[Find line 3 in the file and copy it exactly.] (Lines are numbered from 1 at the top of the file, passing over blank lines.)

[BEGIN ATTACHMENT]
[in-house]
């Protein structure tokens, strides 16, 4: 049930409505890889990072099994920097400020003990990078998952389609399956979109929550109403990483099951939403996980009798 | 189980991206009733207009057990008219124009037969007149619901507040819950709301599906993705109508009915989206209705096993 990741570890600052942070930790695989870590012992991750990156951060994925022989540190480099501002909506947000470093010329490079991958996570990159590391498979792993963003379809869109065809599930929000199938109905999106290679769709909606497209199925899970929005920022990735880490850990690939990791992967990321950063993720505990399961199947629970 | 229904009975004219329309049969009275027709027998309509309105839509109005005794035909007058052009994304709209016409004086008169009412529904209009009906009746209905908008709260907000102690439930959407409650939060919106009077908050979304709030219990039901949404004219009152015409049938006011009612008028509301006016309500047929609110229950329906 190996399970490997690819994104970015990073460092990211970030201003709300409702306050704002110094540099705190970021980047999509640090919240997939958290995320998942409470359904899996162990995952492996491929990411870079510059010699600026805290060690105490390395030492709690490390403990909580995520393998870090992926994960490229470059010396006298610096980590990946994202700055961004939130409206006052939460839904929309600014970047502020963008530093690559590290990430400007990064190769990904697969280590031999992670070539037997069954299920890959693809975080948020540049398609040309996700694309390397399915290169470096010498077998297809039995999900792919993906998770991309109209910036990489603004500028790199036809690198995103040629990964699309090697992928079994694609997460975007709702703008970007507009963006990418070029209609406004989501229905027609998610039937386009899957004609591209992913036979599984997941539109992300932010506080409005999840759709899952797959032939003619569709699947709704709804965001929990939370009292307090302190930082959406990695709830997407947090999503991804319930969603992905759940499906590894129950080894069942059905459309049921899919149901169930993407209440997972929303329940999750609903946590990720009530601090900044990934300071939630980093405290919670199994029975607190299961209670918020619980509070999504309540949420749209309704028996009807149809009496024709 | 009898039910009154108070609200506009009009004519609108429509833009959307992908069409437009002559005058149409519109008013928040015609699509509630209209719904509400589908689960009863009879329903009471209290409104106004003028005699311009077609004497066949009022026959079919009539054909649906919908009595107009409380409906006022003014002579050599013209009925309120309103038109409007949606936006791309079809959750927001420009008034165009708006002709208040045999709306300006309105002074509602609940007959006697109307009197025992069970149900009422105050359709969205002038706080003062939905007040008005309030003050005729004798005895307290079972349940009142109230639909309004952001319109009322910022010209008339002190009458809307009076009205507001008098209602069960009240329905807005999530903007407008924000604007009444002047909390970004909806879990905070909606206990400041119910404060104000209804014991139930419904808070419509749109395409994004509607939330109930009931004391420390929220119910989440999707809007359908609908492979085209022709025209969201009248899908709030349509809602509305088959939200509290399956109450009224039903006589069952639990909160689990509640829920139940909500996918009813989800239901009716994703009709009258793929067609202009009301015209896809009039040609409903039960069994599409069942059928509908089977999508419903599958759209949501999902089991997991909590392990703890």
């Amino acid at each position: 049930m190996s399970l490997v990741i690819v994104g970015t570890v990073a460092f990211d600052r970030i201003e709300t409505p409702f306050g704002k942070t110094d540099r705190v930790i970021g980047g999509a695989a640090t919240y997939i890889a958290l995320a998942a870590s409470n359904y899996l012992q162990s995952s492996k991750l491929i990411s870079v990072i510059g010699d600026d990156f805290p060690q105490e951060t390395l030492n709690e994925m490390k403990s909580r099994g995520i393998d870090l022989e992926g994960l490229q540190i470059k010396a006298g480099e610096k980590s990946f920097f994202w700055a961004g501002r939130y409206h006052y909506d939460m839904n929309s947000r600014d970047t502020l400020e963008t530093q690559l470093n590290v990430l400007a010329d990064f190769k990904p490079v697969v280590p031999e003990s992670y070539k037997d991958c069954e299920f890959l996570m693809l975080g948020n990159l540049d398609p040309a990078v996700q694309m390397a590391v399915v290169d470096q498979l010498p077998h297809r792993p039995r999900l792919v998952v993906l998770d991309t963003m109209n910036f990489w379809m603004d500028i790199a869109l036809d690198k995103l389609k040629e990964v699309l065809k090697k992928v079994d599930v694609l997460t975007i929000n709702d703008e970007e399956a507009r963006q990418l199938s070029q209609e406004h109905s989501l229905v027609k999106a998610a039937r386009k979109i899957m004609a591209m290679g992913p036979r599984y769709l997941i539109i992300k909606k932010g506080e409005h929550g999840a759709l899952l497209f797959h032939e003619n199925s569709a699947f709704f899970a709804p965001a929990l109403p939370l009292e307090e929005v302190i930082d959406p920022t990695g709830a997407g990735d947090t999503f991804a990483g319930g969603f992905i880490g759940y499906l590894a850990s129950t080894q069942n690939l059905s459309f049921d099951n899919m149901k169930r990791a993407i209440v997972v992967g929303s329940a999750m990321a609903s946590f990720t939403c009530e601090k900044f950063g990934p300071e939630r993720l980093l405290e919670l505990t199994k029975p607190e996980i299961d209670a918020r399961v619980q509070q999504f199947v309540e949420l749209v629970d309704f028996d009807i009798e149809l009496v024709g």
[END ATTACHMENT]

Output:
């Amino acid at each position: 049930m190996s399970l490997v990741i690819v994104g970015t570890v990073a460092f990211d600052r970030i201003e709300t409505p409702f306050g704002k942070t110094d540099r705190v930790i970021g980047g999509a695989a640090t919240y997939i890889a958290l995320a998942a870590s409470n359904y899996l012992q162990s995952s492996k991750l491929i990411s870079v990072i510059g010699d600026d990156f805290p060690q105490e951060t390395l030492n709690e994925m490390k403990s909580r099994g995520i393998d870090l022989e992926g994960l490229q540190i470059k010396a006298g480099e610096k980590s990946f920097f994202w700055a961004g501002r939130y409206h006052y909506d939460m839904n929309s947000r600014d970047t502020l400020e963008t530093q690559l470093n590290v990430l400007a010329d990064f190769k990904p490079v697969v280590p031999e003990s992670y070539k037997d991958c069954e299920f890959l996570m693809l975080g948020n990159l540049d398609p040309a990078v996700q694309m390397a590391v399915v290169d470096q498979l010498p077998h297809r792993p039995r999900l792919v998952v993906l998770d991309t963003m109209n910036f990489w379809m603004d500028i790199a869109l036809d690198k995103l389609k040629e990964v699309l065809k090697k992928v079994d599930v694609l997460t975007i929000n709702d703008e970007e399956a507009r963006q990418l199938s070029q209609e406004h109905s989501l229905v027609k999106a998610a039937r386009k979109i899957m004609a591209m290679g992913p036979r599984y769709l997941i539109i992300k909606k932010g506080e409005h929550g999840a759709l899952l497209f797959h032939e003619n199925s569709a699947f709704f899970a709804p965001a929990l109403p939370l009292e307090e929005v302190i930082d959406p920022t990695g709830a997407g990735d947090t999503f991804a990483g319930g969603f992905i880490g759940y499906l590894a850990s129950t080894q069942n690939l059905s459309f049921d099951n899919m149901k169930r990791a993407i209440v997972v992967g929303s329940a999750m990321a609903s946590f990720t939403c009530e601090k900044f950063g990934p300071e939630r993720l980093l405290e919670l505990t199994k029975p607190e996980i299961d209670a918020r399961v619980q509070q999504f199947v309540e949420l749209v629970d309704f028996d009807i009798e149809l009496v024709g």